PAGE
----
The Future of Gyms

Learn how customers have changed the rules of engagement for gyms after COVID-19 and what fitness clubs can do to meet and exceed the expectations of gym members in 2022.

3. Home membership: rent out equipment, offer remote fitness programming, fitness content and DIY workouts

Many of your customers have relocated in the past two years due to changing jobs or going into WFH full time. Some of them might have moved from a city centre flat into a countryside house, for example. In this case it doesn’t matter how amazing your gym facility is if it cannot provide a remote experience.

How about you offer a 100% remote membership? Gym members can do all of their fitness programmes and classes at home. They can access a library of exercises and DIY workouts through your gym’s mobile app. And there will be a personal trainer on the other side supporting them on their health journey.

You can rent out some of your bigger equipment or create bundles of smaller equipment pieces ready to ship out as soon as new customers make the one off payment.

Similarly to the previous two membership models, you can introduce additional subscriptions to offer even more choice. Think about offering a personalised nutrition plan, mental health check ins, and 1 to 1 personal training sessions.

This will create a different revenue stream for your business and give you the opportunity to offer an innovative solution within the industry. Remember that community building does not end at your facility.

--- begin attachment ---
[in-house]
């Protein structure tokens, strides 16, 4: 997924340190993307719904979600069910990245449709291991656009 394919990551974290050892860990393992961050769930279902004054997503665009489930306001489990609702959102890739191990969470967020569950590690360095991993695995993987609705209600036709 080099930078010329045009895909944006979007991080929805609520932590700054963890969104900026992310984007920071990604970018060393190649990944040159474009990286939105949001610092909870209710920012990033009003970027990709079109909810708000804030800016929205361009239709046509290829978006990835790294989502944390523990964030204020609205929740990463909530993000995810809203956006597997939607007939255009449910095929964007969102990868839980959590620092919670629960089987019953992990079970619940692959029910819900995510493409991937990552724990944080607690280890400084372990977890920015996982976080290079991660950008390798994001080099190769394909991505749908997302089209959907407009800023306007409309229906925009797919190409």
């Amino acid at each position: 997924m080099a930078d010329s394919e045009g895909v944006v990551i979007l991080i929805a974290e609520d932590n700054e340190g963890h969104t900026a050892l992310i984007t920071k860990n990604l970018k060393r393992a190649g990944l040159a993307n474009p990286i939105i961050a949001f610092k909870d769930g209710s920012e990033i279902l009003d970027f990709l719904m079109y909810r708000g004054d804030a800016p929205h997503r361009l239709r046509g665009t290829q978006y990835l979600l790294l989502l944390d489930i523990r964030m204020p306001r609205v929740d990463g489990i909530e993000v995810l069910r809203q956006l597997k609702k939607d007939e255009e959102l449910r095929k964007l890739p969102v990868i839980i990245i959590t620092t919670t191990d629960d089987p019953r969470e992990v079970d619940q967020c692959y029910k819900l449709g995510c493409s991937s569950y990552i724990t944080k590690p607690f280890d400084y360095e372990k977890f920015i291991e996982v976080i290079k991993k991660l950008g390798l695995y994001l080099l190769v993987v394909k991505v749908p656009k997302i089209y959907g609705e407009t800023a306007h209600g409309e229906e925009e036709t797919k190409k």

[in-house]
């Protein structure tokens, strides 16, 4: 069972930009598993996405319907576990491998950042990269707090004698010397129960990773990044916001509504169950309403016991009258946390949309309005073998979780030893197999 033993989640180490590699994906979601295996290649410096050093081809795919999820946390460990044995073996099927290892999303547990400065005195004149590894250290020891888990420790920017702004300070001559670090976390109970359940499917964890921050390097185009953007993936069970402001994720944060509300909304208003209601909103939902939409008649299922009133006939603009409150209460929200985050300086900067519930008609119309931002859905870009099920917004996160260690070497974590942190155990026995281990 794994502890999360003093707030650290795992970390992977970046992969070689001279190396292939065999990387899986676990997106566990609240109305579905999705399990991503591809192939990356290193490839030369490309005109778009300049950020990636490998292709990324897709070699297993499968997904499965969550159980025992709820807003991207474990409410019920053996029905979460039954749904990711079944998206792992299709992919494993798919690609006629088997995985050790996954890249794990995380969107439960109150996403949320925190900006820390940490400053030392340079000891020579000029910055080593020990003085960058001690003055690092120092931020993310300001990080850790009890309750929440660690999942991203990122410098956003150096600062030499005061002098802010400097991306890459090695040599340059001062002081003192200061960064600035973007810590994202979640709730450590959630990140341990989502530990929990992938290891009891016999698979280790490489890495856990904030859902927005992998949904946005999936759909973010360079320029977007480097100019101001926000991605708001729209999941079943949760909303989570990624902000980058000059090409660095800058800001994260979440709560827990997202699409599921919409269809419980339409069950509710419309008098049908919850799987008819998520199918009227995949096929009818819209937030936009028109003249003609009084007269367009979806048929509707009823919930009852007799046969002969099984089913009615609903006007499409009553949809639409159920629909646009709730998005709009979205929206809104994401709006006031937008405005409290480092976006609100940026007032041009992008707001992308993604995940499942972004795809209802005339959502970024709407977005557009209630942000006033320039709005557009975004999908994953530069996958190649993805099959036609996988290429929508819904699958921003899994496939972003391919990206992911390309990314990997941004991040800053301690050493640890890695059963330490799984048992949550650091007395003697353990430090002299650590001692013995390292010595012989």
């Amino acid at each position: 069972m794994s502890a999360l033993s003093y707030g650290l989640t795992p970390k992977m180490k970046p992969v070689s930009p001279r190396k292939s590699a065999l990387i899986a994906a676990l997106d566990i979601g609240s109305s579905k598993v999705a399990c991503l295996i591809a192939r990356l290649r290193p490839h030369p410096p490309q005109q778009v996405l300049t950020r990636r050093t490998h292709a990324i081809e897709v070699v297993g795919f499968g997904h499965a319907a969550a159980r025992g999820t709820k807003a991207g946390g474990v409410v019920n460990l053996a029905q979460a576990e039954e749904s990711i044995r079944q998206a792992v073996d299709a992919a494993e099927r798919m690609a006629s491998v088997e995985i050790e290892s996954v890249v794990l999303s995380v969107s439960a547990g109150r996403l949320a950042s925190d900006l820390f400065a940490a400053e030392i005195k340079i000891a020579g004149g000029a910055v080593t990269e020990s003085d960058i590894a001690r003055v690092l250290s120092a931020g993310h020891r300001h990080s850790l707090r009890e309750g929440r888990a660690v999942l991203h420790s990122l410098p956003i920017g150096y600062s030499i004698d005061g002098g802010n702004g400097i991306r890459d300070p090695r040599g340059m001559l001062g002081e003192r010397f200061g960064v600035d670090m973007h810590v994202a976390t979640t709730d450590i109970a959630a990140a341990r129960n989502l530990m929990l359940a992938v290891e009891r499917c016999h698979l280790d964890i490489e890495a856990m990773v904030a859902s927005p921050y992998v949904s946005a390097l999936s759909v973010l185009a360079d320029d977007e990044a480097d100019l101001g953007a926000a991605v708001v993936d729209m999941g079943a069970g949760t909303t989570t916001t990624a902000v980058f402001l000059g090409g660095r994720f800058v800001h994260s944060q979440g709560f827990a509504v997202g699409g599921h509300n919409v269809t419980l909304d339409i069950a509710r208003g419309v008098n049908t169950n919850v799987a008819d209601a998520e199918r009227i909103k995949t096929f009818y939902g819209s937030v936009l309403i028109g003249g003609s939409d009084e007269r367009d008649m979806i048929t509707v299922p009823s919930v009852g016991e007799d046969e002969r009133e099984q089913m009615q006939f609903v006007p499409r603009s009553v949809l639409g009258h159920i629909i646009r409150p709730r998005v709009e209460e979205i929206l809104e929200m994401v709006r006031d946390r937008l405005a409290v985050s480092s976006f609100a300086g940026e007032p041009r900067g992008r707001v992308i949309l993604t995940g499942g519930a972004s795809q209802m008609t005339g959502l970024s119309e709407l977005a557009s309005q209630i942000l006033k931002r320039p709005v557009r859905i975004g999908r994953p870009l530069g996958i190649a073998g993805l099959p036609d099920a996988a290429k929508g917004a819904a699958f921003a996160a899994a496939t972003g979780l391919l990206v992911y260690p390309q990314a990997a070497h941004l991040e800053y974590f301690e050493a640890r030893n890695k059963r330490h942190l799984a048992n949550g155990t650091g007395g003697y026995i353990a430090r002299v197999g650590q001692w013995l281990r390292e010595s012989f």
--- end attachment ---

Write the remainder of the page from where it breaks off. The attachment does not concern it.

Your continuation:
4. Multi-membership: bundle up different fitness subscriptions

What if all of your memberships were just subscriptions?

Imagine you go to your favourite restaurant. You want to order something to drink, something to get started with, something for your main meal, finally something for your dessert.

Now translate this into a fitness menu:

      • something to drink: pre or post workout smoothie
      • something to get started with: meditation subscription
      • something for your main meal: monthly subscription for unlimited spin classes or unlimited HIIT classes
      • finally something for your dessert: a nutrition box to take home with vitamins and meal ingredients

There are no limits to how creative you can get with your subscription offers. The idea is to offer members the chance to fully personalise their gym membership.

The future of fitness is full personalisation.

If you need to borrow some inspiration, think of Apple. The App Store has thousands of apps that make you subscribe on a monthly or yearly basis.